NEW YORK — The quintessentially collegiate looks of J. Crew might hardly be equated with elaborate, dreamy wedding scapes, but the company is looking to change that.
In its spring catalogue, which hits Feb. 2, J. Crew is launching 16 wedding and special-occasion looks — 11 for women and five for men. The pieces include a French lace dress in cream with spaghetti straps, an Empire waist silk tricotine dress and a more casual white suit with cigarette pants.
The new wedding and special-occasion pieces are part of the reinvention of J. Crew being overseen by Millard Drexler, who joined the company as an investor and chairman and chief executive officer in January 2003. Other programs under way include custom monogramming of swimwear, to be introduced in the near future.
In order to convey the brand’s casual approach to dressing, the looks are shown in a leisurely manner, with the models sporting either flip-flops or bare feet. And while the company is showcasing a handful of dresses, it also is putting an emphasis on sophisticated separates for mixing and matching. For fall, it’s planning to offer A-line duchess satin skirts to the knee paired with cashmere twinsets.
“What girl wouldn’t look great walking down the aisle or going to an evening party in that?” asked Jenna Lyons, vice president of women’s design for J. Crew. “But then they would be able to wear those pieces again….We liked the idea of getting people to mix things up a little bit and not do the head-to-toe dress thing.”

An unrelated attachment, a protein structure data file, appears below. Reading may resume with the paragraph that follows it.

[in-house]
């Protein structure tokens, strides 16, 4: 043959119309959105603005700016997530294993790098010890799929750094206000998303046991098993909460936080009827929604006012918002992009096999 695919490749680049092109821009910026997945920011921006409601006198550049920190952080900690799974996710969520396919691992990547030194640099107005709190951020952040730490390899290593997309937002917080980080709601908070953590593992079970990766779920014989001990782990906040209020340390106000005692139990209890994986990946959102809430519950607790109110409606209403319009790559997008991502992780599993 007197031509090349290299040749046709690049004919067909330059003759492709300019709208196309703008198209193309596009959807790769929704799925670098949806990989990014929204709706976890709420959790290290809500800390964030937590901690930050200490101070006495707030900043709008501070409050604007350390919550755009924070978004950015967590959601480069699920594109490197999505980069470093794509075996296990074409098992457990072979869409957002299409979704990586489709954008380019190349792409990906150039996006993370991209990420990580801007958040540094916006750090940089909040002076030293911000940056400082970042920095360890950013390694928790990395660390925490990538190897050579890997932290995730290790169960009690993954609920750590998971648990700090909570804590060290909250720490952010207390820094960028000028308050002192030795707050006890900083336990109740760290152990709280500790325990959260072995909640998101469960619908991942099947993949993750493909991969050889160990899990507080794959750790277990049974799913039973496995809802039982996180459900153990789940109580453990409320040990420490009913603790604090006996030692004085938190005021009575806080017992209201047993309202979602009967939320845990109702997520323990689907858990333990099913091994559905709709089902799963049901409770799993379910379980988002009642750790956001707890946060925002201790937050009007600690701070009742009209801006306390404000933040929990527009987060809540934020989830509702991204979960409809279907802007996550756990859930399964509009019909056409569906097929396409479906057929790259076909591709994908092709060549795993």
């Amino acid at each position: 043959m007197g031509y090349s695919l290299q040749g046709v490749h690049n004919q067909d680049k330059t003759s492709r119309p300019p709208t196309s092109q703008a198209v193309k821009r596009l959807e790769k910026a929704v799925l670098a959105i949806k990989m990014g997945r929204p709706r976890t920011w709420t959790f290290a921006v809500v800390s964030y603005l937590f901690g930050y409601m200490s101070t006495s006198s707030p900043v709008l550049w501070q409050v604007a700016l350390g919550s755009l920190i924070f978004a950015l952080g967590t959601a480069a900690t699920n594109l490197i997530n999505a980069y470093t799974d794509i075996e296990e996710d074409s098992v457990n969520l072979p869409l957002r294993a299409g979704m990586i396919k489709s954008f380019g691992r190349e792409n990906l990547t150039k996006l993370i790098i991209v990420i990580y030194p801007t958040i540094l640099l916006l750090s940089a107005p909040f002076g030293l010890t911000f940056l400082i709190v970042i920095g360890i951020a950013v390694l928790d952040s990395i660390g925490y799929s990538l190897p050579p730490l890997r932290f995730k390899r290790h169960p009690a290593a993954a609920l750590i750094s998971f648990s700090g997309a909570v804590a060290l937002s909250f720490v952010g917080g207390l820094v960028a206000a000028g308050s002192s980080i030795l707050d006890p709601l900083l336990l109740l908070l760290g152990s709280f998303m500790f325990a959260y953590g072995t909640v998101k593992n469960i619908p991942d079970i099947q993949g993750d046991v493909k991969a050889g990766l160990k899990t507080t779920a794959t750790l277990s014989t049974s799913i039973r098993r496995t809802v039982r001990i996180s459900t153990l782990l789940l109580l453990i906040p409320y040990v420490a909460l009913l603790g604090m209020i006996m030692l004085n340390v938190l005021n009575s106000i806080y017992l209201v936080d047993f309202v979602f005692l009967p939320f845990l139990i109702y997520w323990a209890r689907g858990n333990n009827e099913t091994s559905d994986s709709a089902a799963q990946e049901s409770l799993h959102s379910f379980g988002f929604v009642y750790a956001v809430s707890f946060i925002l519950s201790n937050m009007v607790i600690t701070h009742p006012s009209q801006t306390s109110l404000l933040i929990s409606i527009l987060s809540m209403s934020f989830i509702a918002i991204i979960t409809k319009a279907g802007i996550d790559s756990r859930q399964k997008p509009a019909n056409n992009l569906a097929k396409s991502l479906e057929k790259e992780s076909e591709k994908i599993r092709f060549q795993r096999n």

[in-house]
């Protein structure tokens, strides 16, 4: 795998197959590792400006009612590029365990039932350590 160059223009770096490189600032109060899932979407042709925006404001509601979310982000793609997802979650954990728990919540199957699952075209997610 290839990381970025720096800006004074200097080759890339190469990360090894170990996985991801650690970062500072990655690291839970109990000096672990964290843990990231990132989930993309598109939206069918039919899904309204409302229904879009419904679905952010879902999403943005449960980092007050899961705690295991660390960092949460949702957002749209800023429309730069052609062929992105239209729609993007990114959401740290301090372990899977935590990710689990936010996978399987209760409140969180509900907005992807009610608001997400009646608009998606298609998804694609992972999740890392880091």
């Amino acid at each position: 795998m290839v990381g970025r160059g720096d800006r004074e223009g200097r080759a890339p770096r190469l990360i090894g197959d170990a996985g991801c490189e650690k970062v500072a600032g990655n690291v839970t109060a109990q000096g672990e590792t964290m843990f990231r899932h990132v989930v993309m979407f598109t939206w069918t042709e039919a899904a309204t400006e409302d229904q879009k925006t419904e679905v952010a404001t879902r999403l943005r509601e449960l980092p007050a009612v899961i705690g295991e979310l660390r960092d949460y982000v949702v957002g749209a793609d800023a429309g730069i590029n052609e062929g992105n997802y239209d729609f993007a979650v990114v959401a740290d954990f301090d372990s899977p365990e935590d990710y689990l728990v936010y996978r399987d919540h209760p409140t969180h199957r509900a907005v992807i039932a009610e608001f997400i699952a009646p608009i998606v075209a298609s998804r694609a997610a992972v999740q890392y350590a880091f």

The design team was inspired in part by pictures of the Kennedys at Hyannisport dressed for summer cocktail parties looking fresh, crisp and very, well, American. “We took pieces that were iconically ours and made them a bit more special,” said Lyons, like making its traditional slip dress in French lace and its flip-flops in velvet. Retail prices for the wedding and special-occasion pieces range from $88 to $265.
The men’s looks include seersucker suits paired with open-collared shirts, as well as chinos in British khaki with matching jackets.
“We were trying to get people to think out of the box a little bit and to think, ‘Wow, I don’t have to get a taffeta dress,’” said Lyons. “We wanted them to have more options in terms of clothes that felt approachable, affordable and not so old school, but that are also timeless and elegant. We wanted to give them ideas so that they can create their own unique way of interpreting a look for an event of some sort.”